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Kenwood KA-3500 Integrated Amp BIAS Adjust

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bellarmine picture


Last week I picked up a nice Kenwood KA-3500 40watt intergrated amplifier in pretty good shape.

Upon using it a bit more, I noticed a bit of distortion at high volume, more so in the left channel. I checked the DC offset at the speaker terminals, and the L channel said 100 mV, while the R was 25 mV. I understand this isn't so good for the L channel at least, but unfortunately this amp doesn't have any DC offset adjustments. Am I right in saying that to fix this I'd have to replace the output transistors?


On a related issue, in the service manual I found the section on BIAS adjustment, and I read online how it can affect the DC offset. So I hooked up my voltmeter to the test points, and I got 4 mV on the L, and 8 mV on the R. In the manual it says should be 40 mV.....(!). Is there something wrong here? I tried carefully adjusting them, but they only go to 30mV with the pots fully on, this doesn't seem right to me.


I compromised at 20 mV BIAS for both channels, and now the DC offset is 50 mV for L, and 5 mV for R, which is better, less than half what they were. I'm wondering, will I damage anything doing this, should I put them back to where they were?


The service manual is on site here.
Let me know if you want me to upload an english copy of the Owner's Manual, it has a better schematic in it all on one page, easier to read.
I've also included some pictures. They're not my actual unit, but mine is exactly the same, but less dusty.


Thanks for reading this. Many thanks in advance, and have a peaceful Palm Sunday! :taps2:


Kazinator picture

Hi Bellarmine!

I came across your posting because I was researching this amplifier a little bit (thinking of maybe buying one from someone).

Here is the thing. The quiescent current/voltage adjustment on the output devices influences the DC offset (as you have seen empirically for yourself), but we don't want to be setting the DC offset by manipulating the bias. That is not the purpose of bias! The purpose of bias is to set up the amplifier in order to minimize crossover distortion. If you are interested in this topic more, please look up a good book, such as Audio Power Amplifier Design Handbook by Douglas Self.

You don't want to be compromising bias for the sake of reducing offset.

A 100 mV offset is not particularly serious. Into an 8 ohm resistive load, that is only 1.25 mW dissipation. I think you should reduce it though, just for the exercise of doing it!

The amplifier is DC coupled, so that a small offset voltage at the inputs of the differential stage of the power amplifier will result in an output offset. Where does the input voltage comes from? It comes from the base currents that are coming from the differential input transistors. In the schematic that is available on this site, these are Qe1 and Qe3 in the power amplifier section (for the left channel). When the base currents from Qe1 and Qe3 encounter a resistance on the way to ground, that resistance develops a voltage, of course, and that voltage appears at the bases, creating offsets.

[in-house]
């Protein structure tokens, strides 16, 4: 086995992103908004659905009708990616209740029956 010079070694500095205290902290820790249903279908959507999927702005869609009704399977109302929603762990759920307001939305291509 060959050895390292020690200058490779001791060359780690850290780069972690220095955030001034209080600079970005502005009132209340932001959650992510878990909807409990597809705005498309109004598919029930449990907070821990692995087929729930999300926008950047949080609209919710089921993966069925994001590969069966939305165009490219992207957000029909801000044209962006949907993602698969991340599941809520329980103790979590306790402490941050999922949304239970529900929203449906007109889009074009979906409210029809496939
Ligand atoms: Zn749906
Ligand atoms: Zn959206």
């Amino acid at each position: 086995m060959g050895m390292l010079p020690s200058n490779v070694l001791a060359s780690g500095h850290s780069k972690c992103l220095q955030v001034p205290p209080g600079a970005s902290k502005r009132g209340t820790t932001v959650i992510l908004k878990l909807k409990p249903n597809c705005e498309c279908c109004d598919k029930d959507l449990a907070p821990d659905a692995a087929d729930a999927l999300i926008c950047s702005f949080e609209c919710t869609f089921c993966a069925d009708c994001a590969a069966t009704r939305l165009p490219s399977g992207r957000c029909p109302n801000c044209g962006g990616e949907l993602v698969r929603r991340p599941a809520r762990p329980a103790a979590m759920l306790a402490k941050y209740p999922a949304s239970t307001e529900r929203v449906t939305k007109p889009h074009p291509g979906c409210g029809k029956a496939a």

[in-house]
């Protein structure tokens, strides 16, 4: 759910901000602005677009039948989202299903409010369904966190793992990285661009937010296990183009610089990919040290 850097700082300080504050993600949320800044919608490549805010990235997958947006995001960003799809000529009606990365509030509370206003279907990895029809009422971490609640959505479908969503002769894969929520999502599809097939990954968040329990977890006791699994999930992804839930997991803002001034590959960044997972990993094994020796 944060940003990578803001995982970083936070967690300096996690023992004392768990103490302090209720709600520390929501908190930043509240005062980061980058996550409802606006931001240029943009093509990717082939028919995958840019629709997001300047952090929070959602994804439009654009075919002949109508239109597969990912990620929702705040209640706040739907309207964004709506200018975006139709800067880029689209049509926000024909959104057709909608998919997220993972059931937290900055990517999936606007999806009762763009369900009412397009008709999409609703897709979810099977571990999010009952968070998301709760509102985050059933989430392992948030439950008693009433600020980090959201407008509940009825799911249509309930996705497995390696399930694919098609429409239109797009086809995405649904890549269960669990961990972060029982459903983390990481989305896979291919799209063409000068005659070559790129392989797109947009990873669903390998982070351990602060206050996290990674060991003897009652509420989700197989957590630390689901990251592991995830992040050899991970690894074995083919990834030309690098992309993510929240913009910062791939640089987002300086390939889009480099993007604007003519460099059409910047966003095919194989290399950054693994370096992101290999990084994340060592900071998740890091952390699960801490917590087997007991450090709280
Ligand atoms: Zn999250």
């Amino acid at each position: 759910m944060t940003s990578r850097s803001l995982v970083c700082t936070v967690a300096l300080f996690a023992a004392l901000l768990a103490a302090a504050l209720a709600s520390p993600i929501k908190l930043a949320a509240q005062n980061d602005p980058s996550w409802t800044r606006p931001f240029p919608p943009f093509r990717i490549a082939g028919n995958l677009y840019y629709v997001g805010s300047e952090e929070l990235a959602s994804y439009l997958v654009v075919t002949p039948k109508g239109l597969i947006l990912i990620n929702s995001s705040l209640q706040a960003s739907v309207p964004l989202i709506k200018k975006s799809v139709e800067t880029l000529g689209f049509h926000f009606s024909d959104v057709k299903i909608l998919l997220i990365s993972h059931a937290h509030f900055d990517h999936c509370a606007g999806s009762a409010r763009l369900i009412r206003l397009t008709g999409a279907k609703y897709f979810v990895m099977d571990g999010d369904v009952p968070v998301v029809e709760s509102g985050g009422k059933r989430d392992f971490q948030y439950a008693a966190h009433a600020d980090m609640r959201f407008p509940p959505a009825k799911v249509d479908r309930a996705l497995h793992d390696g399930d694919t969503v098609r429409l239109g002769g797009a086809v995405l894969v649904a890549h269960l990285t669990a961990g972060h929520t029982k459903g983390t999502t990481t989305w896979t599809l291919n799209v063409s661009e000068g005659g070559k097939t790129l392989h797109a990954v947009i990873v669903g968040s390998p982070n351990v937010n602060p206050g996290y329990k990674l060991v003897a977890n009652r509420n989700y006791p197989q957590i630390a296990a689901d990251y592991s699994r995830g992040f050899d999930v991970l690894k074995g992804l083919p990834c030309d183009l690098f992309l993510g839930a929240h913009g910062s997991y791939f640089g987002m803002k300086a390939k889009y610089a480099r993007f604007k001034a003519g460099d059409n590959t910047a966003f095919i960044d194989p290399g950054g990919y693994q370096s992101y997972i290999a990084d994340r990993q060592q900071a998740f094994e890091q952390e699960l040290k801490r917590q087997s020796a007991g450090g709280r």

The way the amplifier design deals with this is by having identical DC resistances facing both bases. This is what the 56K resistors are all about: Re5 and Re13. These resistors are identical on purpose: to create the same voltage so that the there is no net offset. They do different jobs, though! The 56K resistor on Qe1 is shunt to ground, and basically determines the input impedance of the stage. On Qe3, the 56K resistor is the upper resistor of the voltage feedback line. The lower resistor is the 3.3 k Re11. But that resistor is coupled to ground via a capacitor, so it doesn't matter from a DC viewpoint. The only DC resistance faced by the base is the 56k resistor, which is connected all the way to the output of the amp. (The amp output is a low impedance to ground, being a voltage source).

Anyway, so a possible reason why that channel has so much offset is that the resistor values may have drifted. Or were not accurately matched to begin with: note that according to the BOM (bill of materials parts list), these resistors are carbon units with 5% tolerance!

It may also be that the capacitors in the respective cicuits are leaky. If the 47uF Ce7 is leaking, then it will spoil the offset. On the other side of the diff amp, a leaky input coupler (Ce1, 47 uF) will also create a similar problem: it will let some current get around the 56k resistor, thereby shifting the voltage. Electrolytic capacitors from the mid 1970's: think about it!

If you really wanted to be obsessive about getting it to zero, you could replace the input side 56k Re5 with, say, a 47k resistor in series with a 20K potentiometer (wired as a rheostat).

Anyway, I hope that these clues prove fruitful in your quest to null the offset of the Kenwood! Good luck.